This seems to be the prevailing theme over at Wikipedia, as we just heard from Mr. Godwin. Don't change the content, or you can be sued.
Certainly there are legal incentives to operate Wikipedia the way WMF does. It seems to me that those incentives have been discussed elsewhere in this forum. Section 230 of the Communications Decency Act provides a strong framework for staying arm's-length away from from the addition or modification of content.
This never made any sense to me. I've been on plenty of websites where if you posted a nude pic the owners or moderators would charge in, tear down the pic, and warn or ban you.
So what is actually in the text of Section 230 of the Communications Decency Act?
QUOTE(excerpt from Section 230)
Protection for “Good Samaritan” blocking and screening of offensive material
(1) Treatment of publisher or speaker
No provider or user of an interactive computer service shall be treated as the publisher or speaker of any information provided by another information content provider.
(2) Civil liability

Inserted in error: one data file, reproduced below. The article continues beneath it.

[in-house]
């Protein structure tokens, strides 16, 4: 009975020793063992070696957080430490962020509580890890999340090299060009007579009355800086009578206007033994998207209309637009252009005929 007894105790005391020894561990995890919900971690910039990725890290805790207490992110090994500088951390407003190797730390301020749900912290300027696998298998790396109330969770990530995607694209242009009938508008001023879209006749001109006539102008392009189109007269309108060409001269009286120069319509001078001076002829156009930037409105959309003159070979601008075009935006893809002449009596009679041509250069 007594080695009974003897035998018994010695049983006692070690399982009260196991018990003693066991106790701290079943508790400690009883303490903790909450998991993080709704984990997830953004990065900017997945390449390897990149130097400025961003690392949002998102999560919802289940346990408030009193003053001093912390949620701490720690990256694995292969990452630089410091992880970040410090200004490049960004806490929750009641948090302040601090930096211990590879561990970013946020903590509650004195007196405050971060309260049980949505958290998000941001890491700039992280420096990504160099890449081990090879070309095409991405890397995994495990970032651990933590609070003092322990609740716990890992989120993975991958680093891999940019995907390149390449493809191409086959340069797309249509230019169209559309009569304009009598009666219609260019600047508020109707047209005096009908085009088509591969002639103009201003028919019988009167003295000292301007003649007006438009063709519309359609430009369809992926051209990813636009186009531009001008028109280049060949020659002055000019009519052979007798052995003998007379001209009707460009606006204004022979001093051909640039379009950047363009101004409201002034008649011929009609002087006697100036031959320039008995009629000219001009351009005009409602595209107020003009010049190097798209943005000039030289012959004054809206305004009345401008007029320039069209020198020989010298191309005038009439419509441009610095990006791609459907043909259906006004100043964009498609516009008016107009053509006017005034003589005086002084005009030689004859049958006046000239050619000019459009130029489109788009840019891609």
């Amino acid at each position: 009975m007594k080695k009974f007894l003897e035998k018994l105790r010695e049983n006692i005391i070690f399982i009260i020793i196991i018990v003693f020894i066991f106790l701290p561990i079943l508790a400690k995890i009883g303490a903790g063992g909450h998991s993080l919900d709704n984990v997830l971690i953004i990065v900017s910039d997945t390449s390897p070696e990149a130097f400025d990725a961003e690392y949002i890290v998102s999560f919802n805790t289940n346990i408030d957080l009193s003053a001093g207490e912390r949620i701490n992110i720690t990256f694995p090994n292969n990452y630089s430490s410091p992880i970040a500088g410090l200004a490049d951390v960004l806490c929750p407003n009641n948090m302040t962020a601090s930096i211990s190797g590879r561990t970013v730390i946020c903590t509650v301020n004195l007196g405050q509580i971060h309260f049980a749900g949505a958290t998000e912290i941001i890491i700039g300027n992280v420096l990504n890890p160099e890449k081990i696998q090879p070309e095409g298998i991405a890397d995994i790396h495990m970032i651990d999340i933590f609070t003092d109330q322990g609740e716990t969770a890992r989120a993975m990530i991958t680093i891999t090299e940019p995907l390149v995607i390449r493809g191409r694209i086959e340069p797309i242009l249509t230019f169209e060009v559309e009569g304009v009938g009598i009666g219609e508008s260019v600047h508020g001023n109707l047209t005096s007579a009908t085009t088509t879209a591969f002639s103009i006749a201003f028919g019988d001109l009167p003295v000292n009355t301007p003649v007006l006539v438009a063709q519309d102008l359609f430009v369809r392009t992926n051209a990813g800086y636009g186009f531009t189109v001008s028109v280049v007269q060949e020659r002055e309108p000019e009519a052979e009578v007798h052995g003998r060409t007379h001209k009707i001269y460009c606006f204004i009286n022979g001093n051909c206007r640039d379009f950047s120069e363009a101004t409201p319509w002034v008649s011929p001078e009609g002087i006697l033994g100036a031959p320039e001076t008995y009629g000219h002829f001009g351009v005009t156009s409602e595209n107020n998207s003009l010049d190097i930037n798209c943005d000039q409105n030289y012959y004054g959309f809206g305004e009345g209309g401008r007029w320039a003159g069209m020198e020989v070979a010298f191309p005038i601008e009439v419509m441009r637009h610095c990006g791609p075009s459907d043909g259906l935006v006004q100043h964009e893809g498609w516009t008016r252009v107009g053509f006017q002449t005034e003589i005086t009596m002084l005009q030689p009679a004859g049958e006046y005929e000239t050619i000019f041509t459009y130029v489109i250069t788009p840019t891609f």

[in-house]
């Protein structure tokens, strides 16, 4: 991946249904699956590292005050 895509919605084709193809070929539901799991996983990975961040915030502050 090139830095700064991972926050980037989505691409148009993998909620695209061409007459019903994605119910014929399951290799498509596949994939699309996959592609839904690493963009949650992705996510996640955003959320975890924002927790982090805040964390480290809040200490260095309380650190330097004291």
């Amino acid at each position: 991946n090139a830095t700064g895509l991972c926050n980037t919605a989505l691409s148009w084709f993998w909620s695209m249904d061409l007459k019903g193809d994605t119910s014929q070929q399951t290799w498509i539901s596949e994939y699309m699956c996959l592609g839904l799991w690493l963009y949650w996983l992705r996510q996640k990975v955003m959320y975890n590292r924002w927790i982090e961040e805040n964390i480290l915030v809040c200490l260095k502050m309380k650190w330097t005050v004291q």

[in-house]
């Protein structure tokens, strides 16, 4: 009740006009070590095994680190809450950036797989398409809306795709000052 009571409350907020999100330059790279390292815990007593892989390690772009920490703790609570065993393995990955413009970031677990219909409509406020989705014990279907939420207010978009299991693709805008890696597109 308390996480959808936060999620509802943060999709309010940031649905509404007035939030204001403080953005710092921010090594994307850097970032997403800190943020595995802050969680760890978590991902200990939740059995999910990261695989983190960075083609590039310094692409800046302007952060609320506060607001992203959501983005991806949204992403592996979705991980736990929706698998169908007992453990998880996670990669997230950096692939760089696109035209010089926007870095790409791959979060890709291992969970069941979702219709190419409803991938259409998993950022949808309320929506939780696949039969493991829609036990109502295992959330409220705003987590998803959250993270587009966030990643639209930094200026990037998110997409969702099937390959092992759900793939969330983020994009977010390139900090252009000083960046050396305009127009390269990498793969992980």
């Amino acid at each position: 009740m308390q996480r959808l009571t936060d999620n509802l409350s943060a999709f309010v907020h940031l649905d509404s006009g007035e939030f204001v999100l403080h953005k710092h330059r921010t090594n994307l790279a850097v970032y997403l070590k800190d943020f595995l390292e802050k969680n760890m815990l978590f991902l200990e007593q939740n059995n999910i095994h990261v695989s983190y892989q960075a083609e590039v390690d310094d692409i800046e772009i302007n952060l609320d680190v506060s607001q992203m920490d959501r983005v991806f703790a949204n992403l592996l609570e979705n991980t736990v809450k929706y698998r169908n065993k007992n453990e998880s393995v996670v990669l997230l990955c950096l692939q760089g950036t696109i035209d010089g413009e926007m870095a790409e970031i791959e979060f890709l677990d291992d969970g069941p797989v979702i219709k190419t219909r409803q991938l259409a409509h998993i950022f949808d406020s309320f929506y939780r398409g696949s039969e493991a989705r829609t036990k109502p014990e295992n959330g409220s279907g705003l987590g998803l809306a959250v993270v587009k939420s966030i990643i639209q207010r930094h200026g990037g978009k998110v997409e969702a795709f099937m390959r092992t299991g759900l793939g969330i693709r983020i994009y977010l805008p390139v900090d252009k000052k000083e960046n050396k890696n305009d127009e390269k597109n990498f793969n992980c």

No provider or user of an interactive computer service shall be held liable on account of—
(A) any action voluntarily taken in good faith to restrict access to or availability of material that the provider or user considers to be obscene, lewd, lascivious, filthy, excessively violent, harassing, or otherwise objectionable, whether or not such material is constitutionally protected; or
(B) any action taken to enable or make available to information content providers or others the technical means to restrict access to material described in paragraph (1).
The way I interpret this is that it's ok to try to keep offensive pics off of your website, that the US Congress has your back on that, even if you're clumsy and stupid about it as Good Samaritans can be. It's also ok to implement technical features that enable users to screen out the porn themselves.
Maybe there are specific cases where the courts have behaved inconsistently, but I'm pretty tired of seeing Section 230 cited as a reason for the WMF not to do anything whatsoever to address the problems on the site. Section 230 clearly does not rationalize this behavior. Instead, it says practically the opposite, that responsible oversight of user-generated content is not to be used as an excuse to hold the service provider liable for the content itself.
Text of Section 230 of the Communications Decency Act